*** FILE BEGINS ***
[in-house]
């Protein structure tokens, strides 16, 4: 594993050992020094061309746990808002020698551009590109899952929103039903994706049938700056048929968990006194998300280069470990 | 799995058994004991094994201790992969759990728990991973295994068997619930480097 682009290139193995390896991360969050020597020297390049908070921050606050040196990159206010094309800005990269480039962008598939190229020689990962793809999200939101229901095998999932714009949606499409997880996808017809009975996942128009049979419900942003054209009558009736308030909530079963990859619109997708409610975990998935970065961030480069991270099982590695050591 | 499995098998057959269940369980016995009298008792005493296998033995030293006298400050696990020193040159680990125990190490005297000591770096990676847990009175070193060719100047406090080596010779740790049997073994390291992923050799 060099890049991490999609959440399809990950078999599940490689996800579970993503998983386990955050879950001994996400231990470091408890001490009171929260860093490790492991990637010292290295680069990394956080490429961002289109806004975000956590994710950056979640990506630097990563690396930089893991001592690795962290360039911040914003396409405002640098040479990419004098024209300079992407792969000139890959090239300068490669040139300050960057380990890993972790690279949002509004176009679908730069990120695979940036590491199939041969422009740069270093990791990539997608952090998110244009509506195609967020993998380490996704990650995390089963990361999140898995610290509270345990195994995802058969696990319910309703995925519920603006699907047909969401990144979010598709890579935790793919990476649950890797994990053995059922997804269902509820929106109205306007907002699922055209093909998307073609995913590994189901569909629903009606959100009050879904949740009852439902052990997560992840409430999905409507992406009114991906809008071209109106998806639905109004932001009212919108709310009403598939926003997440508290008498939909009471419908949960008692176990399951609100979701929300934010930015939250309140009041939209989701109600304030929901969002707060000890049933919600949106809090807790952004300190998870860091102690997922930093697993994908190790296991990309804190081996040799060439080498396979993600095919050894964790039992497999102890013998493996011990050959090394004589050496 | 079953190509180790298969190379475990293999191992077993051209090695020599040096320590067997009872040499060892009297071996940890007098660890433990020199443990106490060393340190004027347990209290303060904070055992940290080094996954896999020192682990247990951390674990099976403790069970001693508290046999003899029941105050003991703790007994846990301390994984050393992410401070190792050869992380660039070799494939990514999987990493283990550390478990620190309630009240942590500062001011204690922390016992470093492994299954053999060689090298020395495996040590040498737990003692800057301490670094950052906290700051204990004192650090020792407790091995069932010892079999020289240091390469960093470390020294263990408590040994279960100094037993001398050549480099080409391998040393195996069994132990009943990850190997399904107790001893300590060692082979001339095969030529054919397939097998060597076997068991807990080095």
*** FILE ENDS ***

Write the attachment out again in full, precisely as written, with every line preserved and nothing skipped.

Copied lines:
[in-house]
């Protein structure tokens, strides 16, 4: 594993050992020094061309746990808002020698551009590109899952929103039903994706049938700056048929968990006194998300280069470990 | 799995058994004991094994201790992969759990728990991973295994068997619930480097 682009290139193995390896991360969050020597020297390049908070921050606050040196990159206010094309800005990269480039962008598939190229020689990962793809999200939101229901095998999932714009949606499409997880996808017809009975996942128009049979419900942003054209009558009736308030909530079963990859619109997708409610975990998935970065961030480069991270099982590695050591 | 499995098998057959269940369980016995009298008792005493296998033995030293006298400050696990020193040159680990125990190490005297000591770096990676847990009175070193060719100047406090080596010779740790049997073994390291992923050799 060099890049991490999609959440399809990950078999599940490689996800579970993503998983386990955050879950001994996400231990470091408890001490009171929260860093490790492991990637010292290295680069990394956080490429961002289109806004975000956590994710950056979640990506630097990563690396930089893991001592690795962290360039911040914003396409405002640098040479990419004098024209300079992407792969000139890959090239300068490669040139300050960057380990890993972790690279949002509004176009679908730069990120695979940036590491199939041969422009740069270093990791990539997608952090998110244009509506195609967020993998380490996704990650995390089963990361999140898995610290509270345990195994995802058969696990319910309703995925519920603006699907047909969401990144979010598709890579935790793919990476649950890797994990053995059922997804269902509820929106109205306007907002699922055209093909998307073609995913590994189901569909629903009606959100009050879904949740009852439902052990997560992840409430999905409507992406009114991906809008071209109106998806639905109004932001009212919108709310009403598939926003997440508290008498939909009471419908949960008692176990399951609100979701929300934010930015939250309140009041939209989701109600304030929901969002707060000890049933919600949106809090807790952004300190998870860091102690997922930093697993994908190790296991990309804190081996040799060439080498396979993600095919050894964790039992497999102890013998493996011990050959090394004589050496 | 079953190509180790298969190379475990293999191992077993051209090695020599040096320590067997009872040499060892009297071996940890007098660890433990020199443990106490060393340190004027347990209290303060904070055992940290080094996954896999020192682990247990951390674990099976403790069970001693508290046999003899029941105050003991703790007994846990301390994984050393992410401070190792050869992380660039070799494939990514999987990493283990550390478990620190309630009240942590500062001011204690922390016992470093492994299954053999060689090298020395495996040590040498737990003692800057301490670094950052906290700051204990004192650090020792407790091995069932010892079999020289240091390469960093470390020294263990408590040994279960100094037993001398050549480099080409391998040393195996069994132990009943990850190997399904107790001893300590060692082979001339095969030529054919397939097998060597076997068991807990080095």